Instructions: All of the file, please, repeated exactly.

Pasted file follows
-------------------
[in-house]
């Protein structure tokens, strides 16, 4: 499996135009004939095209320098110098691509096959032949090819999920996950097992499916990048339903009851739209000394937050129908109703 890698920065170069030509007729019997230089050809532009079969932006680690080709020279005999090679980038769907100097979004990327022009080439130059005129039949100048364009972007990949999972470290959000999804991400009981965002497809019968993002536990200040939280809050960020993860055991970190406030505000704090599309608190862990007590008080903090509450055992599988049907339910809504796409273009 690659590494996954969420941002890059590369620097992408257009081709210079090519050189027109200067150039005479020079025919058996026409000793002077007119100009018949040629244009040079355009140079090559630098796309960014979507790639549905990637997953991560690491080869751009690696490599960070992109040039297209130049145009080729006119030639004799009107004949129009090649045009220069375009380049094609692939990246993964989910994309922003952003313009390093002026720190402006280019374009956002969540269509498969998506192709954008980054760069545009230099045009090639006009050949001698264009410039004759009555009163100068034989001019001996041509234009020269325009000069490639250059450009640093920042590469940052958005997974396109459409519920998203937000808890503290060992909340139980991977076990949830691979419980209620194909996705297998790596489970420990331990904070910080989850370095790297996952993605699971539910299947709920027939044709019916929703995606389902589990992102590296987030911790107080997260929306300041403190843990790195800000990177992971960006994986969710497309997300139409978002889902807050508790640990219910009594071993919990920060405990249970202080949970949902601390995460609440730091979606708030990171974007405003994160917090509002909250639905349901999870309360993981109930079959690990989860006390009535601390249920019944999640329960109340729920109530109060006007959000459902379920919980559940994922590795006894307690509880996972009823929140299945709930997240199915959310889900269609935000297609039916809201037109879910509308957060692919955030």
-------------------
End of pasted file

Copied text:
[in-house]
């Protein structure tokens, strides 16, 4: 499996135009004939095209320098110098691509096959032949090819999920996950097992499916990048339903009851739209000394937050129908109703 890698920065170069030509007729019997230089050809532009079969932006680690080709020279005999090679980038769907100097979004990327022009080439130059005129039949100048364009972007990949999972470290959000999804991400009981965002497809019968993002536990200040939280809050960020993860055991970190406030505000704090599309608190862990007590008080903090509450055992599988049907339910809504796409273009 690659590494996954969420941002890059590369620097992408257009081709210079090519050189027109200067150039005479020079025919058996026409000793002077007119100009018949040629244009040079355009140079090559630098796309960014979507790639549905990637997953991560690491080869751009690696490599960070992109040039297209130049145009080729006119030639004799009107004949129009090649045009220069375009380049094609692939990246993964989910994309922003952003313009390093002026720190402006280019374009956002969540269509498969998506192709954008980054760069545009230099045009090639006009050949001698264009410039004759009555009163100068034989001019001996041509234009020269325009000069490639250059450009640093920042590469940052958005997974396109459409519920998203937000808890503290060992909340139980991977076990949830691979419980209620194909996705297998790596489970420990331990904070910080989850370095790297996952993605699971539910299947709920027939044709019916929703995606389902589990992102590296987030911790107080997260929306300041403190843990790195800000990177992971960006994986969710497309997300139409978002889902807050508790640990219910009594071993919990920060405990249970202080949970949902601390995460609440730091979606708030990171974007405003994160917090509002909250639905349901999870309360993981109930079959690990989860006390009535601390249920019944999640329960109340729920109530109060006007959000459902379920919980559940994922590795006894307690509880996972009823929140299945709930997240199915959310889900269609935000297609039916809201037109879910509308957060692919955030």